Check all those hose clamps and double-clamp if able.

There are few stupid errors that will sink a boat, and thru-hull hoses are one of them.  The American Boat and Yacht Council (ABYC) does not require all thru-hull hoses to be double-clamped, but that doesn’t mean it’s not a good idea.


You should routinely inspect the clamps as well, in addition to all thru-hulls and hoses.  Put two clamps at each end if you have room for it.

I was sailing from Long Island, Bahamas, to Mayaguana when I noticed my bilge pump was constantly running.  Then I noticed some water above the cabin sole.  I was sinking!

After a nauseating inspection of all plumbing under the waterline, I found that the clamp securing the hose to the sink in the head had come undone.  It wasn’t rusted, it just wasn’t tight and the hose popped off, allowing seawater to rush in.  If I inspected these on a more regular basis, and perhaps if I had a second clamp on the hose, this could have been avoided.

Thankfully I was aboard when this happened!

(Second note: when you leave the boat unattended it’s a good idea to close all seacocks but the cockpit drains.)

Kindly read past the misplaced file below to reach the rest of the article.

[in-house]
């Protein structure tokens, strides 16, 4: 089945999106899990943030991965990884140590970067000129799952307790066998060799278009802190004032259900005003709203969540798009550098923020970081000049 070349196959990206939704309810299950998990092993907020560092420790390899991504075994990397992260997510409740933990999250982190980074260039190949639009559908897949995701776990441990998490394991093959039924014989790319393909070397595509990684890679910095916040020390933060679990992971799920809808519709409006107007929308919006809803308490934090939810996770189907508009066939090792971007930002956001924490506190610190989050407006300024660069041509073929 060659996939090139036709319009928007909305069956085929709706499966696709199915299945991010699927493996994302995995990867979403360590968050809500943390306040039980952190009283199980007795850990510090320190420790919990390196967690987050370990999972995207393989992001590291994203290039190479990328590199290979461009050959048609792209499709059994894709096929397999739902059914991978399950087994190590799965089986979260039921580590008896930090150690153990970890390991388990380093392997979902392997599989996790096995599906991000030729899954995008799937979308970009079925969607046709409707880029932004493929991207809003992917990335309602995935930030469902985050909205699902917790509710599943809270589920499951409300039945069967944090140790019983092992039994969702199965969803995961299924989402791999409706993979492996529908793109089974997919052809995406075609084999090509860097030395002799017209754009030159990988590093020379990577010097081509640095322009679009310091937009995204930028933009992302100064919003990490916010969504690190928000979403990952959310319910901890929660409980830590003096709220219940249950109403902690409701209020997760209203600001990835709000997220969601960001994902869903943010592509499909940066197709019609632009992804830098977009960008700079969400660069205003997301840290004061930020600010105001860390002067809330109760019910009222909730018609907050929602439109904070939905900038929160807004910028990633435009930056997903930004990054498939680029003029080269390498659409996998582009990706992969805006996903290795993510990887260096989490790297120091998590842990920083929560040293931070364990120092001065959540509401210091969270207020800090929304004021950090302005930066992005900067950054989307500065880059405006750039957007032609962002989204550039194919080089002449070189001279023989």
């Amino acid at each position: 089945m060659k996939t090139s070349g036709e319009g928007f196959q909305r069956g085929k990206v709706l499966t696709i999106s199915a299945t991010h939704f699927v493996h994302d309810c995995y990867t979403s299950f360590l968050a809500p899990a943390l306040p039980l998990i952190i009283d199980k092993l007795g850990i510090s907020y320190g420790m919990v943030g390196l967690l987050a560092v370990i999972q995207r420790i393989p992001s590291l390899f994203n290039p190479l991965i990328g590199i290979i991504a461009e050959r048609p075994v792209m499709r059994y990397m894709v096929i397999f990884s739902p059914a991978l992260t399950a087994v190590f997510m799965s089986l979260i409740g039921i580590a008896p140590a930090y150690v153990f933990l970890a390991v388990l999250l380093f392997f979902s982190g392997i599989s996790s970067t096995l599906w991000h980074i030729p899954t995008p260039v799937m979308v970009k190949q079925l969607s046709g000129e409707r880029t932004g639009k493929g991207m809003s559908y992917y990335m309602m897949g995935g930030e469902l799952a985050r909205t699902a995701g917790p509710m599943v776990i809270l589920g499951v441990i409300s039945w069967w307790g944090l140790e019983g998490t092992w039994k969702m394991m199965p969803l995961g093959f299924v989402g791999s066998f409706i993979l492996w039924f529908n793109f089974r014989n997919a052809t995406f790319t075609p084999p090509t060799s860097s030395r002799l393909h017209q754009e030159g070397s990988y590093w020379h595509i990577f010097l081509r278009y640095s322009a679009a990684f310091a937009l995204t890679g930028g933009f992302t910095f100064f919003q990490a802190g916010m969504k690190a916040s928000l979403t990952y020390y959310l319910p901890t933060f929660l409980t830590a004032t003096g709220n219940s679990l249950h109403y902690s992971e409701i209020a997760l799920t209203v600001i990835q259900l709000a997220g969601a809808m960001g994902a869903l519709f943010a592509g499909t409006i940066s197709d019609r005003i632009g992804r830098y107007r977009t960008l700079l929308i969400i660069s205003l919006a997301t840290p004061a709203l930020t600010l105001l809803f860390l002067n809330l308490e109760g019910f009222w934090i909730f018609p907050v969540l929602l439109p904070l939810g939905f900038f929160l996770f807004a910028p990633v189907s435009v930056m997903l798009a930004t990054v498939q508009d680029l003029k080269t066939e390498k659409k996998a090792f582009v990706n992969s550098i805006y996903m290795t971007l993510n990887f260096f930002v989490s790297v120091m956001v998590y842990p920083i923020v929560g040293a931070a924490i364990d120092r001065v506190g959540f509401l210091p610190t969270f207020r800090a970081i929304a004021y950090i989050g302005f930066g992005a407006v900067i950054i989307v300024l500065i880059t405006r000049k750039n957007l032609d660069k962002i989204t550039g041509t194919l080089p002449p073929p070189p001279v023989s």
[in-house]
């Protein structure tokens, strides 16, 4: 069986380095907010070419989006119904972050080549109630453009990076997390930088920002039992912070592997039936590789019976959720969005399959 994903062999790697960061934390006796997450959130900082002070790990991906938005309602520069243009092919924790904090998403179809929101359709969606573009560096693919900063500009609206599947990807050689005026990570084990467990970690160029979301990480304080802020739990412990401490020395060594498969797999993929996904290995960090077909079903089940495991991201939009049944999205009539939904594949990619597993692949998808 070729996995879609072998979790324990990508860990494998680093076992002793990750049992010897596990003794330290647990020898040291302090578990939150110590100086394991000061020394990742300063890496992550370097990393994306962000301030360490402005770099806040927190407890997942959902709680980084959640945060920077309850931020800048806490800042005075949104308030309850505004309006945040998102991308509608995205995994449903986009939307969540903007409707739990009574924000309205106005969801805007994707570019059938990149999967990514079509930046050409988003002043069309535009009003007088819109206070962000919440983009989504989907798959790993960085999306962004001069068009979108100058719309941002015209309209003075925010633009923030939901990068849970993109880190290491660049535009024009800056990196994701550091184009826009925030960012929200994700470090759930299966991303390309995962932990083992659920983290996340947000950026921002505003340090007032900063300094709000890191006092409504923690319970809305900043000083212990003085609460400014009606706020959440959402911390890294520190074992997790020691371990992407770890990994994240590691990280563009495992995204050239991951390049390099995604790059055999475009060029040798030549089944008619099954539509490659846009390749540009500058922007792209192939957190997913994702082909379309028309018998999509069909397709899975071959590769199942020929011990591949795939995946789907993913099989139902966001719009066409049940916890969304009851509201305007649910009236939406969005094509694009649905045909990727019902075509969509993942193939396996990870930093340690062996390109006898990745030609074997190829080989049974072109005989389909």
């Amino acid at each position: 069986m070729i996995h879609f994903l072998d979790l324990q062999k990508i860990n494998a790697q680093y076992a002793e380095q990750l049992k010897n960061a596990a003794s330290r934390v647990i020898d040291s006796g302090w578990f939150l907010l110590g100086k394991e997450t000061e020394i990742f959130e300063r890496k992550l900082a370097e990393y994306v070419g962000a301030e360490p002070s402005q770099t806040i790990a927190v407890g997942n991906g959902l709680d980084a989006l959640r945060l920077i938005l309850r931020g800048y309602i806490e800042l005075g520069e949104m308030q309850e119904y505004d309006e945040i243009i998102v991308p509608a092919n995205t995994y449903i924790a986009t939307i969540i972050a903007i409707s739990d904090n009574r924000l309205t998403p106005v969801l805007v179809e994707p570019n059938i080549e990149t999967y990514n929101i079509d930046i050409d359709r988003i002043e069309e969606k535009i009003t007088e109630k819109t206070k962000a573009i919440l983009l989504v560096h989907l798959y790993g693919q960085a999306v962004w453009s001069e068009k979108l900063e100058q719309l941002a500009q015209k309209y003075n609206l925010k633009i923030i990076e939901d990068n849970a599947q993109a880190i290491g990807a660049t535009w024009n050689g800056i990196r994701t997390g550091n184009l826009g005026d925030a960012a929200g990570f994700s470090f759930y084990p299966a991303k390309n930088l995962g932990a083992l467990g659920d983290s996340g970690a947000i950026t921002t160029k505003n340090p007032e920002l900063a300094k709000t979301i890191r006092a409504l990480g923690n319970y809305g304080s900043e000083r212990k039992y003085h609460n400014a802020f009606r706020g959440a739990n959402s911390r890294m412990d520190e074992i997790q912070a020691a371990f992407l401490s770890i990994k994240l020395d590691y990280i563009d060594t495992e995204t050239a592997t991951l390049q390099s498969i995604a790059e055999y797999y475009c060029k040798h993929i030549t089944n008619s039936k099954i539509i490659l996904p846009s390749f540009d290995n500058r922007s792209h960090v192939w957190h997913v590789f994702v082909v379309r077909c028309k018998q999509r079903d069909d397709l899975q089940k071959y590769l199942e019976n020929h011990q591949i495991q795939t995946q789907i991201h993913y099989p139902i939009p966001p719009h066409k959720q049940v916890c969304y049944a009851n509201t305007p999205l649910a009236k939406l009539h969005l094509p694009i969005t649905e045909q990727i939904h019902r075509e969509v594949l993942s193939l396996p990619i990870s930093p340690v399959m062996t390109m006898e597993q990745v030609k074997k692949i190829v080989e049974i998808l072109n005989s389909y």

Keep the menu simple!

My pre-cruising menu was all about simplicity, but it somehow evolved into grand plans of cooking elaborate meals…I had jars of artichoke hearts, fancy julienned peppers, cans of everything (really, everything) and menus to help prep it all.

Two big problems with this: Storage and Execution.

Small sailboats don’t have a lot of storage. The entire area under my settee was devoted to canned goods – enough to last, dare I say, a year.

Other storage areas were full of double-bagged flour – both wheat and white – I probably had twenty pounds of flour. Same with sugar.

Do you know how much of this I actually used? Yeah, guess.

While single-handing a small sailboat, cooking small, easy dishes is the best.

But even when I got to anchor, I had settled on a handful of easy dishes. Ones that didn’t make too much of a mess, didn’t take too much time, and didn’t use too much propane. Write that down.

The pantry now holds all the food supplies I need - no more hiding stupid stores all over the boat.

The pantry now holds all the food supplies I need – no more hiding stupid stores all over the boat.

So when I returned to the cruise over two years later, most of my fancy jars of whatever and canned goods had gone bad (at least well past the expiration date) so I was able to clean out the area under the settee and use that to store things that were much more difficult to access earlier. I was also able to clean out my “pantry”, which was previously completely full of oils, jars, baking supplies, bag upon bag of dried fruit, etc.